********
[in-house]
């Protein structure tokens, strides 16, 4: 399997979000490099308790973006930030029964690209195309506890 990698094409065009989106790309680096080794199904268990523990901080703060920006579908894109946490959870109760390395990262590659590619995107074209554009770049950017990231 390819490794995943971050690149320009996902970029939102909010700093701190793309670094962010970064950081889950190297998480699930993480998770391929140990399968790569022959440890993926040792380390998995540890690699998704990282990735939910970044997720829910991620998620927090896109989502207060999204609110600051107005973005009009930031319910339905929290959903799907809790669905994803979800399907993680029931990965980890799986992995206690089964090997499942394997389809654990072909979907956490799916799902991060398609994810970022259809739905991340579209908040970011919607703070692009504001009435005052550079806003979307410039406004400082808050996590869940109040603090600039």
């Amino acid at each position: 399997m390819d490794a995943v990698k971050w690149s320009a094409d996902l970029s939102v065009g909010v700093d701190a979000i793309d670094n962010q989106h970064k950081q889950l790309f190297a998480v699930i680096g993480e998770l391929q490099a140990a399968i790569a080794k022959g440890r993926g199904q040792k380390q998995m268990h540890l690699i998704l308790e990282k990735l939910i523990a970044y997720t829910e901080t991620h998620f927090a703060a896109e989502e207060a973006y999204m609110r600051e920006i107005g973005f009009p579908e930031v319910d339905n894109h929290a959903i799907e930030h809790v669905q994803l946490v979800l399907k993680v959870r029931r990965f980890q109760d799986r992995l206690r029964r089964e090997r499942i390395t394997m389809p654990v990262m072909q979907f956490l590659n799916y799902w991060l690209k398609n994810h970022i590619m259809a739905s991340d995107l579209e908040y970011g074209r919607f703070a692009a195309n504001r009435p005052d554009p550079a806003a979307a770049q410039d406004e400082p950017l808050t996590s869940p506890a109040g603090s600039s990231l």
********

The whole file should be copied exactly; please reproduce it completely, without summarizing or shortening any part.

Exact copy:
[in-house]
């Protein structure tokens, strides 16, 4: 399997979000490099308790973006930030029964690209195309506890 990698094409065009989106790309680096080794199904268990523990901080703060920006579908894109946490959870109760390395990262590659590619995107074209554009770049950017990231 390819490794995943971050690149320009996902970029939102909010700093701190793309670094962010970064950081889950190297998480699930993480998770391929140990399968790569022959440890993926040792380390998995540890690699998704990282990735939910970044997720829910991620998620927090896109989502207060999204609110600051107005973005009009930031319910339905929290959903799907809790669905994803979800399907993680029931990965980890799986992995206690089964090997499942394997389809654990072909979907956490799916799902991060398609994810970022259809739905991340579209908040970011919607703070692009504001009435005052550079806003979307410039406004400082808050996590869940109040603090600039």
């Amino acid at each position: 399997m390819d490794a995943v990698k971050w690149s320009a094409d996902l970029s939102v065009g909010v700093d701190a979000i793309d670094n962010q989106h970064k950081q889950l790309f190297a998480v699930i680096g993480e998770l391929q490099a140990a399968i790569a080794k022959g440890r993926g199904q040792k380390q998995m268990h540890l690699i998704l308790e990282k990735l939910i523990a970044y997720t829910e901080t991620h998620f927090a703060a896109e989502e207060a973006y999204m609110r600051e920006i107005g973005f009009p579908e930031v319910d339905n894109h929290a959903i799907e930030h809790v669905q994803l946490v979800l399907k993680v959870r029931r990965f980890q109760d799986r992995l206690r029964r089964e090997r499942i390395t394997m389809p654990v990262m072909q979907f956490l590659n799916y799902w991060l690209k398609n994810h970022i590619m259809a739905s991340d995107l579209e908040y970011g074209r919607f703070a692009a195309n504001r009435p005052d554009p550079a806003a979307a770049q410039d406004e400082p950017l808050t996590s869940p506890a109040g603090s600039s990231l």